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Roman Kemp says he left Capital breakfast show to stop reliving tragedy of friend’s death

Roman Kemp has spoken about his decision to quit his Capital Breakfast radio show, saying being in the studio was like reliving the “horrible” moment of discovering his friend’s death “over and over again”.

Kemp’s best friend and producer, Joe Lyons, died in August 2020, and the star learned of his death while he was at work.

The following year, he made a documentary on mental health and suicide among young men.

In February, the 31-year-old announced he was leaving his role on the breakfast show, 10 years after presenting his first program for Capital, and hosted his final show last week.

“It’s not normal, imagine a tragedy happens in your house, you’re going to want to move,” Kemp said in a new interview with the Mirror newspaper.

“The Capital bosses know it and I said it, it’s difficult, I had such a horrible moment in that room, in that studio – four years later and I’ve lived that same day over and over again , without the horrible event.

“For me, I’m totally ready to say ‘okay, close this door now, don’t keep reliving that horrible day’. It’s sad that it obviously affects me, but it does. Every day I walk in there and I see Joe – it’s a weird thing to do.

“I think it’s going to be really good for me to move on with my life. I had an opportunity in my life, I can go and enjoy my life a little bit and I want to enjoy what I’ve accomplished.”


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Kemp joined Capital in 2014, when it was still a London-only station, before hosting The Capital Evening Show in 2016. He joined Breakfast in 2017 before the show launched nationwide in 2019.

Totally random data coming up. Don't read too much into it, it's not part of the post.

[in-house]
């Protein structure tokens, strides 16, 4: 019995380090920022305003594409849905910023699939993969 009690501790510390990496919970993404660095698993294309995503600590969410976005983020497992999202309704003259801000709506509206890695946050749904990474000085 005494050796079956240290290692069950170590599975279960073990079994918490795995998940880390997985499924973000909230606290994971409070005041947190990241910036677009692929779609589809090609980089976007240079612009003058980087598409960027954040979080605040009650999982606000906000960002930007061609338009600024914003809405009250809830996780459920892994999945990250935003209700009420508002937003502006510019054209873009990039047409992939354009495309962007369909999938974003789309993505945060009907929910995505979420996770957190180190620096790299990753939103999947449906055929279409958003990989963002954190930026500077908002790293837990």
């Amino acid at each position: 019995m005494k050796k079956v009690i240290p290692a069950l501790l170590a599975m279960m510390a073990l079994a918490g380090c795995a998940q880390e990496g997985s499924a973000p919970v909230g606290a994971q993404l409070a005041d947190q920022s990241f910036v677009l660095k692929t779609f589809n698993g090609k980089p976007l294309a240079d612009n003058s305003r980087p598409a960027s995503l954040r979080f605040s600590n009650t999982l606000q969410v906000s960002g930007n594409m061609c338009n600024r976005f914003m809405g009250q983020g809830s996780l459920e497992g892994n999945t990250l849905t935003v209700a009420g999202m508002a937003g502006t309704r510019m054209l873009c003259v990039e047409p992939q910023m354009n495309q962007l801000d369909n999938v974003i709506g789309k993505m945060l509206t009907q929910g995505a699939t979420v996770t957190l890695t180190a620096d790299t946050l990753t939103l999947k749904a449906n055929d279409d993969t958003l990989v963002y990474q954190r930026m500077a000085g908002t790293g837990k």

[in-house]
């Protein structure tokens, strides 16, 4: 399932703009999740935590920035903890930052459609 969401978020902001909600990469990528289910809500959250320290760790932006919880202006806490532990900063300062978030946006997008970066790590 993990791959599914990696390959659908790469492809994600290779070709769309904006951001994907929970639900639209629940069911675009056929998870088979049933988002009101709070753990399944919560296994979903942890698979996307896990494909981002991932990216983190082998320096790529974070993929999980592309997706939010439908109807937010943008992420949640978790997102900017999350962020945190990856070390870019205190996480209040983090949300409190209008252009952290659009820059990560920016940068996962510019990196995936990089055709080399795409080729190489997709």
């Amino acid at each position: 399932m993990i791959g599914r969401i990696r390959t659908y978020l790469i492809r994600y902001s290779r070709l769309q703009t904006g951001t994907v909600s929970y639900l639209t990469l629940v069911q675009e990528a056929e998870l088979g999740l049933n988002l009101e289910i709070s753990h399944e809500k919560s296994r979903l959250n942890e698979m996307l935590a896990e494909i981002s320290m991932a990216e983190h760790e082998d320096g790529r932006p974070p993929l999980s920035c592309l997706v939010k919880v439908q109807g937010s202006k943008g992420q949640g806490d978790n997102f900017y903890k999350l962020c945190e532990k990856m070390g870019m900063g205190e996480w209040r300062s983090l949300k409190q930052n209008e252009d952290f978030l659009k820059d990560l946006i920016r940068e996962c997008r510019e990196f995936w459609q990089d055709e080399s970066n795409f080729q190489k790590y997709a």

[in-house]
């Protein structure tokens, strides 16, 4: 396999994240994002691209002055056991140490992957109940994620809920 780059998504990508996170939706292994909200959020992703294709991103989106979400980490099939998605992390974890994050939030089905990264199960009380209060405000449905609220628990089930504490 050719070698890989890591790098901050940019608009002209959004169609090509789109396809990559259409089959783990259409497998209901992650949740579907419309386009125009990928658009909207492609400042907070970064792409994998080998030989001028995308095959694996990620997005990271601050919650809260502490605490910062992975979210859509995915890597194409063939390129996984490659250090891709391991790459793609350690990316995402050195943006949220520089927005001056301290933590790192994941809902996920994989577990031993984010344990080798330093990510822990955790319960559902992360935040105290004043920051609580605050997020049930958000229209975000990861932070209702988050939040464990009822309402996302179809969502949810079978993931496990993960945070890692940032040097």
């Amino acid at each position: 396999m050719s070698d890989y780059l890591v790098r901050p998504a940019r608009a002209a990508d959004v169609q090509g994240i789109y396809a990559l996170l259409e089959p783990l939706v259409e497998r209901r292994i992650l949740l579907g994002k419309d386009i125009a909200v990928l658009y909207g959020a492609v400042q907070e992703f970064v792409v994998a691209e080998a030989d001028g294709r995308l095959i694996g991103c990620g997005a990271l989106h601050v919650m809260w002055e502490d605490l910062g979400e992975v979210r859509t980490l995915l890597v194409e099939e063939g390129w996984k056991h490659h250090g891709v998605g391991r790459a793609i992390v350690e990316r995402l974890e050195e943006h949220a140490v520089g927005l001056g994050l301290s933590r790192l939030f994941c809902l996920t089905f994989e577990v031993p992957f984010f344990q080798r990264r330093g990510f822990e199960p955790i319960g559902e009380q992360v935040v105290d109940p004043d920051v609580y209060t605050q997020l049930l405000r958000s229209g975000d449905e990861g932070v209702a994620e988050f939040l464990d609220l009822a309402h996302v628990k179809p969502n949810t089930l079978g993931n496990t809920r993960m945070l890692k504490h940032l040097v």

The presenter, who is the son of Spandau Ballet star Martin Kemp and Wham singer Shirlie Kemp, joined BBC’s The One Show in 2023 and co-hosted the Brit Awards alongside Maya Jama and Clara Amfo in February.

BBC Radio 1 star Jordan North is returning to his show Capital.

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Kemp wiped away tears while addressing Lyons’ death on air in 2020, telling listeners that his friend was “kind, caring, loved dogs…he was playful, he was silly and that’s how we let’s remember him and that’s how we would like you to remember him.”

He added: “He’s my absolute brother and I never thought I’d have to do this on the radio.”

Anyone feeling emotionally distressed or suicidal can call the Samaritans for help on 116 123 or by email. jo@samaritans.org UK. In the United States, call your local Samaritans branch or 1 (800) 273-TALK

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